Even still, in the most basic sense, we collectively look at children as second-class citizens. Regardless of whether you have or want children, it is fairly normalized to view them as primitive, annoying, and burdensome to adults wanting to live their lives. At least here in the U.S., we sarcastically refer to them with mocking terms like “monsters,” “demons,” “spawn,” or “gremlins.” We hit them, yell at them, talk down to them, invalidate their emotions if we don't feel like dealing with them, and if they outgrow the rigid expectations we set for them as children, sometimes we'll even withhold care from them. Too many parents see children as extensions of themselves, or an opportunity to control or dominate in ways they can’t in their everyday lives. On the flip side, some childfree people see children as distractions from the liberated society we could have in their absence. Indeed, Love, Death + Robots simply took the latter perspective and carried it to its logical conclusion. In the episode’s setting, people were able to have elegant parties every night where they could drink and be merry without the burden of childcare looming in the background.

Love, Death + Robots took a swing at the child(free) dilemma with a head-on discussion between Briggs and Eve, a mother he tracked down at her home in the woods. In the climax of the episode, Briggs discovered a child at her home, and as such came prepared to execute with his partner waiting outside. But, his cognitive dissonance got the best of him. In his hesitation, he asked Eve why she chose to have children. First, she irritably responded by saying that she could never love herself so much as to want to live forever. Sure, in the context of their dystopian world, the impulse toward immortality is very self-serving, especially since children are sacrificed to further this end. In our reality, the idea that not having children is a “selfish” choice is a common and insulting refrain women of childbearing age have heard for decades. Thus, Eve implicitly echoed our world’s suffocating moral imperative to procreate to give meaning to our lives. Be that as it may, the rest of her answer was charming in its wholesomeness.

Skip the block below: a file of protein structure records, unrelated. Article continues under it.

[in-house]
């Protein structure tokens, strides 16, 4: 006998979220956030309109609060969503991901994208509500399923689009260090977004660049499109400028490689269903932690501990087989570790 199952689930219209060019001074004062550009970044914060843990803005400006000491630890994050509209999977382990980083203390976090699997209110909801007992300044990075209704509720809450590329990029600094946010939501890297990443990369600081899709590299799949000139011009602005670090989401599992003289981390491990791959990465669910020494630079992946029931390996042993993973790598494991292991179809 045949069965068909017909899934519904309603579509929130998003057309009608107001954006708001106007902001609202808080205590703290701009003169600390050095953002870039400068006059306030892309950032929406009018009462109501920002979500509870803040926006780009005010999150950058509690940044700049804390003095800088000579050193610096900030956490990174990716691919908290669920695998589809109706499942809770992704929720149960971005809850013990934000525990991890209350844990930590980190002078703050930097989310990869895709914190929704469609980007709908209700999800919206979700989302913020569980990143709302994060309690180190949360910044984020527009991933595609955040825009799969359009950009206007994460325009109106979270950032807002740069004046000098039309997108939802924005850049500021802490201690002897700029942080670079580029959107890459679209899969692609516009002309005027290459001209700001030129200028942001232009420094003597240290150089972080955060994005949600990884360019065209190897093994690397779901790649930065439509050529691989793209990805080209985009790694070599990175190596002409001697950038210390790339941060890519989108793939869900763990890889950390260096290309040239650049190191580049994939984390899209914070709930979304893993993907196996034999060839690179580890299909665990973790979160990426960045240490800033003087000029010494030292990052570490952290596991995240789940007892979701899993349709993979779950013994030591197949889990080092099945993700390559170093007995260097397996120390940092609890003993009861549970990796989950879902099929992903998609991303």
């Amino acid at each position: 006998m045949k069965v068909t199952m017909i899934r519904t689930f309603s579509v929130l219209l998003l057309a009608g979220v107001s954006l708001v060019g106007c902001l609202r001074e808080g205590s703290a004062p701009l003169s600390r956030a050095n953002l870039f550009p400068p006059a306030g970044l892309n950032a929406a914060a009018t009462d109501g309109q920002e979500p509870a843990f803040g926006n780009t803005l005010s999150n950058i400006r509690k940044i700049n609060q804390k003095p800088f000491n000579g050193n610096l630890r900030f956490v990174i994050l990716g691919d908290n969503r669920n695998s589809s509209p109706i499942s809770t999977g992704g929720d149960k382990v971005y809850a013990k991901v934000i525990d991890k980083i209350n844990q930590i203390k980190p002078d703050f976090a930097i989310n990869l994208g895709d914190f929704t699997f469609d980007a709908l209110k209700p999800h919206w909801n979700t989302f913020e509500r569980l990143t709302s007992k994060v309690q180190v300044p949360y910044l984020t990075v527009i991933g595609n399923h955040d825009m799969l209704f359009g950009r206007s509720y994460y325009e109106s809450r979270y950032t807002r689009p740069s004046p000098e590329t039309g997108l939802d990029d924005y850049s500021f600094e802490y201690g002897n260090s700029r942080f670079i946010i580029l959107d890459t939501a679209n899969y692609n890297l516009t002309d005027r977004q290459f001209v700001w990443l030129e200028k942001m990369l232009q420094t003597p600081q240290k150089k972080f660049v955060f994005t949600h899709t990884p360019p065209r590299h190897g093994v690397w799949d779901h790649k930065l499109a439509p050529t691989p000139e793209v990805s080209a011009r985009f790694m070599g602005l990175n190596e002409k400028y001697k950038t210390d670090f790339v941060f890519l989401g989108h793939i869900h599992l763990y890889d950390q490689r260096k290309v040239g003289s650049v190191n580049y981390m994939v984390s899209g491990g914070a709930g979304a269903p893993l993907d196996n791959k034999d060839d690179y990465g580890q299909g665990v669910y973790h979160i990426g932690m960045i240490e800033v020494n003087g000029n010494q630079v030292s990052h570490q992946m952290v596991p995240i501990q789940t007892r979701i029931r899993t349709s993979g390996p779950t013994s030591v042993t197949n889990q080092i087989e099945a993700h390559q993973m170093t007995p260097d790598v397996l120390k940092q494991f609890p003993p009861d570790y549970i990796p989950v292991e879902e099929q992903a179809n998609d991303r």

She told Briggs that she simply loved seeing the world through her daughter’s eyes. Having already lived 218 years, she explained that she found joy in watching Melanie learn and make the mundane aspects of life new again. Love, Death + Robots shows the care and unconditional love Eve showed Melanie in those few moments was enough for Briggs to spare the little one — but not without consequence. Upon exiting the house, Briggs had to answer to his partner as to why he didn’t execute the child. In a standoff, a shootout ensued, and the episode ends with both people fatally wounded. In a world where people exchanged compassion for children for eternal life, Briggs ultimately lost his immortality because he allowed himself to be vulnerable to a child’s innocence.

In the end, Eve put into words the romance of contradiction in choosing to have children against all odds. Yes, the world is crumbling around us. Yes, the U.S. in particular makes childrearing needlessly difficult while still pressuring adults to commit to doing it. Despite it all, it is also true that a holistic society needs children. No matter where you stand in terms of wanting or not wanting kids, we must accept that we all have something to learn by having them in our lives, even if they are not our own. A world where children are not allowed to be free is a dystopia none of us should want to live in.